Between 2005 and 2008, the number of American firms that employed an
offshoring strategy increased by more than twofold, according to a new
Data gathered by Duke University’s Offshoring Research Network in conjunction with the Conference board found that more than half of U.S. companies had put such a strategy in place last year.
In comparison, fewer than one-quarter (22 percent) engaged in offshoring activities just three years previously.
Among those businesses that do outsource abroad, 60 percent indicated that they are currently planning to expand their activities overseas.
"Outsourcing innovation in engineering, research and development, product and software development, and knowledge processes makes companies, whatever their country of origin, more competitive by increasing speed to market and compensating for domestic talent gaps," commented Ton Heijmen of the Conference Board.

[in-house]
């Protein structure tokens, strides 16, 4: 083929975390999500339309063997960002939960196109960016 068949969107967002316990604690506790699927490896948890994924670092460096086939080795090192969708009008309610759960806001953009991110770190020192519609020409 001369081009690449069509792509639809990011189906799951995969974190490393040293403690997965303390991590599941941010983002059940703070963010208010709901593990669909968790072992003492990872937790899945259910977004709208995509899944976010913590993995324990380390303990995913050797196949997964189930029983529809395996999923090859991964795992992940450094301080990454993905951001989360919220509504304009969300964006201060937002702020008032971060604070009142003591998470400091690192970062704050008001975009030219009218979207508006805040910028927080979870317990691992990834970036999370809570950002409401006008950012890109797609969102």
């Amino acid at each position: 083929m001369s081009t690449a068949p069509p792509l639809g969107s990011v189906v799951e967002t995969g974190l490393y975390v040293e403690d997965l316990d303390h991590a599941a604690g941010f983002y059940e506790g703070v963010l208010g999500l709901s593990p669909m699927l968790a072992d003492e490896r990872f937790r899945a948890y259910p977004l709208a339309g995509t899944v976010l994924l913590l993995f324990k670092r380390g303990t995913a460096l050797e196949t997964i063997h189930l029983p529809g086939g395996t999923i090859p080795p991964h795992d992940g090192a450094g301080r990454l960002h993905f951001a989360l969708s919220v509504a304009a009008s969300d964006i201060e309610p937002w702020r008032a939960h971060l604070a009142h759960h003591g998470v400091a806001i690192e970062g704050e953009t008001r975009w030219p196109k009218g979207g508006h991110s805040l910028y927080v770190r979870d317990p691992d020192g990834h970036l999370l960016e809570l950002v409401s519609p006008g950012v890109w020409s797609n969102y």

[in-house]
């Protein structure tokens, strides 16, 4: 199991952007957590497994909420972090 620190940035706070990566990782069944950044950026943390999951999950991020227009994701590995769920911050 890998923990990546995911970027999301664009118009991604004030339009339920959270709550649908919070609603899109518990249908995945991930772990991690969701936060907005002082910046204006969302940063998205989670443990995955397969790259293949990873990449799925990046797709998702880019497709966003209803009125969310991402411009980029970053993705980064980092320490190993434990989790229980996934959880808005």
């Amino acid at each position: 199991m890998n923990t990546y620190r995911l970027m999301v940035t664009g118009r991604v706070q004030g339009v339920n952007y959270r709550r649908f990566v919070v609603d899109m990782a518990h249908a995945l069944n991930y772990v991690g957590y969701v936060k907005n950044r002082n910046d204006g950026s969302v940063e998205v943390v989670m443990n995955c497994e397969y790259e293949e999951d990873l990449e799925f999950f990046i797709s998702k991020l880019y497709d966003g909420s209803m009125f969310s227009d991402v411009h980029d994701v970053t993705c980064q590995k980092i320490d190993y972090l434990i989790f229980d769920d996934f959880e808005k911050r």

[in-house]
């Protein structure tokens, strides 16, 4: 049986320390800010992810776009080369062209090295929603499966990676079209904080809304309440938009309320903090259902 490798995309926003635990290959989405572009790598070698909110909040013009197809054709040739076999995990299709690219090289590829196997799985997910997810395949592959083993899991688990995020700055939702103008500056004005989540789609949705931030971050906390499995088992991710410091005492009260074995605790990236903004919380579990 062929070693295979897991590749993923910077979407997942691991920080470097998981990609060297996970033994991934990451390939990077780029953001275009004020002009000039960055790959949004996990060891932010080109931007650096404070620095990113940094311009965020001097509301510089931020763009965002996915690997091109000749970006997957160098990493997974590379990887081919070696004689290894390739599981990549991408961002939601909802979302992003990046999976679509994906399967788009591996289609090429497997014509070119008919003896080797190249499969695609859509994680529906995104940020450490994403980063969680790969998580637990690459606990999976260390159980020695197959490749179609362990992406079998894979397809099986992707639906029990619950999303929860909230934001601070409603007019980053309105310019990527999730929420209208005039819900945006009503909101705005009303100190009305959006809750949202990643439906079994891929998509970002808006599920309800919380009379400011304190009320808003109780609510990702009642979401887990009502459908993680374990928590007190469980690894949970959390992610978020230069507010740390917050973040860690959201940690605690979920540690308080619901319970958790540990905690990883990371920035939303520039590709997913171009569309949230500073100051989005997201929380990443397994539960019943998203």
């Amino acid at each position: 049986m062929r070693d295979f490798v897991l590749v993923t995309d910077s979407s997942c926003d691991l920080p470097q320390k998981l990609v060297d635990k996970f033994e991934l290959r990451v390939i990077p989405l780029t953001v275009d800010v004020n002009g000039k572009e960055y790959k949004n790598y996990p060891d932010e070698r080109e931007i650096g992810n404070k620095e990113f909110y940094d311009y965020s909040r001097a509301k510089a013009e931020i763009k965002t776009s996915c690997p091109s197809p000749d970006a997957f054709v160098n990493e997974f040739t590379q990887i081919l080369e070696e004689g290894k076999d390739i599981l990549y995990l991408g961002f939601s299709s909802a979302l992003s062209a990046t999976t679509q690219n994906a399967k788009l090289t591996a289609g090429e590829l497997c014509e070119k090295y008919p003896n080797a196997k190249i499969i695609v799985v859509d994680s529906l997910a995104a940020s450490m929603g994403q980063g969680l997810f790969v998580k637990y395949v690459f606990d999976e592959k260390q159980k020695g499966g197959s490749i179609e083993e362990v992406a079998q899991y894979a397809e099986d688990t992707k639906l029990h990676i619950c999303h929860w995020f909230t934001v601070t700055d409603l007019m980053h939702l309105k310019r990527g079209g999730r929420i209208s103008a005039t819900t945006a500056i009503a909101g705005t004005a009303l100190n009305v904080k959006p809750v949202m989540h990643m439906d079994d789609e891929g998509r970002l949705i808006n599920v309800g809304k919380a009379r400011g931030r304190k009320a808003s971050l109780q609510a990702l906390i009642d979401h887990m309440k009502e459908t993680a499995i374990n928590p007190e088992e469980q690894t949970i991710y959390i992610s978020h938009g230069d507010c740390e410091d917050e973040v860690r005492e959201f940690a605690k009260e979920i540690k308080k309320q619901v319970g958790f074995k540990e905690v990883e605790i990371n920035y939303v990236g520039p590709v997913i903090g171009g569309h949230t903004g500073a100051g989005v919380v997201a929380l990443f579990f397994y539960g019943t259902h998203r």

The report found that product and software development were the most common reasons for companies to initiate outsourcing strategies.
It also noted that smaller businesses were more likely to turn to emerging areas – such as Brazil, Egypt, Sri Lanka and Russia – instead of the outsourcing.